"Of Weeds and Wheat"- Matthew 13:24-43

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Acts 2:44-47 "All the believers were together and had everything in common. Selling their possessions and goods, they gave to anyone as He had need. Every day they continued to meet together in the temple courts. They broke bread in their homes and ate together with glad and sincere hearts, praising God and enjoying the favor of all the people. And the Lord added to their number daily those who were being saved."

Matthew 13:24-43 24 He put another parable before them, saying, “The kingdom of heaven may be compared to a man who sowed good seed in his field, 25 but while his men were sleeping, his enemy came and sowed weeds among the wheat and went away. 26 So when the plants came up and bore grain, then the weeds appeared also. 27 And the servants of the master of the house came and said to him, ‘Master, did you not sow good seed in your field? How then does it have weeds?’ 28 He said to them, ‘An enemy has done this.’ So the servants said to him, ‘Then do you want us to go and gather them?’ 29 But he said, ‘No, lest in gathering the weeds you root up the wheat along with them. 30 Let both grow together until the harvest, and at harvest time I will tell the reapers, Gather the weeds first and bind them in bundles to be burned, but gather the wheat into my barn.’ ” 31 He put another parable before them, saying, “The kingdom of heaven is like a grain of mustard seed that a man took and sowed in his field. 32 It is the smallest of all seeds, but when it has grown it is larger than all the garden plants and becomes a tree, so that the birds of the air come and make nests in its branches.” 33 He told them another parable. “The kingdom of heaven is like leaven that a woman took and hid in three measures of flour, till it was all leavened.” 34 All these things Jesus said to the crowds in parables; indeed, he said nothing to them without a parable. 35 This was to fulfill what was spoken by the prophet: “I will open my mouth in parables; I will utter what has been hidden since the foundation of the world.” 36 Then he left the crowds and went into the house. And his disciples came to him, saying, “Explain to us the parable of the weeds of the field.” 37 He answered, “The one who sows the good seed is the Son of Man. 38 The field is the world, and the good seed is the sons of the kingdom. The weeds are the sons of the evil one, 39 and the enemy who sowed them is the devil. The harvest is the end of the age, and the reapers are angels. 40 Just as the weeds are gathered and burned with fire, so will it be at the end of the age. 41 The Son of Man will send his angels, and they will gather out of his kingdom all causes of sin and all law-breakers, 42 and throw them into the fiery furnace. In that place there will be weeping and gnashing of teeth. 43 Then the righteous will shine like the sun in the kingdom of their Father. He who has ears, let him hear.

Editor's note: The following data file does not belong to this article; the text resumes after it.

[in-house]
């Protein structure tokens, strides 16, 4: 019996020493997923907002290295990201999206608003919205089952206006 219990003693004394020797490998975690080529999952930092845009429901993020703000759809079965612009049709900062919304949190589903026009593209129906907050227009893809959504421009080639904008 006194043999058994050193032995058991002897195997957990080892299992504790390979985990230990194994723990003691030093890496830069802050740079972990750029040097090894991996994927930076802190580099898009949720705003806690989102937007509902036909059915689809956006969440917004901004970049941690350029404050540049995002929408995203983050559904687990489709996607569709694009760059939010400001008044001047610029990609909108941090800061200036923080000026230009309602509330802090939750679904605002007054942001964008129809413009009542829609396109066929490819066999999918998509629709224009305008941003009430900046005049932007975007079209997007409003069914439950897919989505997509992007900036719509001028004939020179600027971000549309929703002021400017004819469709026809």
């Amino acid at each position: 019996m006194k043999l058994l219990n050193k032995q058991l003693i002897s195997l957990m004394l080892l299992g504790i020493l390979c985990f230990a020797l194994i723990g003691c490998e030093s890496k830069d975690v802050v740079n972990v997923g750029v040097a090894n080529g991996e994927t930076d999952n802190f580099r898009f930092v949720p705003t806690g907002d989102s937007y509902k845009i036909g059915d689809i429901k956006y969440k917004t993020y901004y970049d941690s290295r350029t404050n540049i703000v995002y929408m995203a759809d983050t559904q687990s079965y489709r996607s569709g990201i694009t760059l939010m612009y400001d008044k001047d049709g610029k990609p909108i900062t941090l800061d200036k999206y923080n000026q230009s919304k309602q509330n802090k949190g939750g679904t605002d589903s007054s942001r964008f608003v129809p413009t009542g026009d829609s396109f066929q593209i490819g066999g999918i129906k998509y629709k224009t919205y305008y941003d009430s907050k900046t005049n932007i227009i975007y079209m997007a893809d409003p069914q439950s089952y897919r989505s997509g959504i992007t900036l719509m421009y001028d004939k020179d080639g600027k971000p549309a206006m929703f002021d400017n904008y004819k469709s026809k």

Question: Have you ever been fooled? This could refer to a practical joke, an “April Fool’s” prank, or any time when you were intentionally misled. This can be either a light – hearted or serious incident.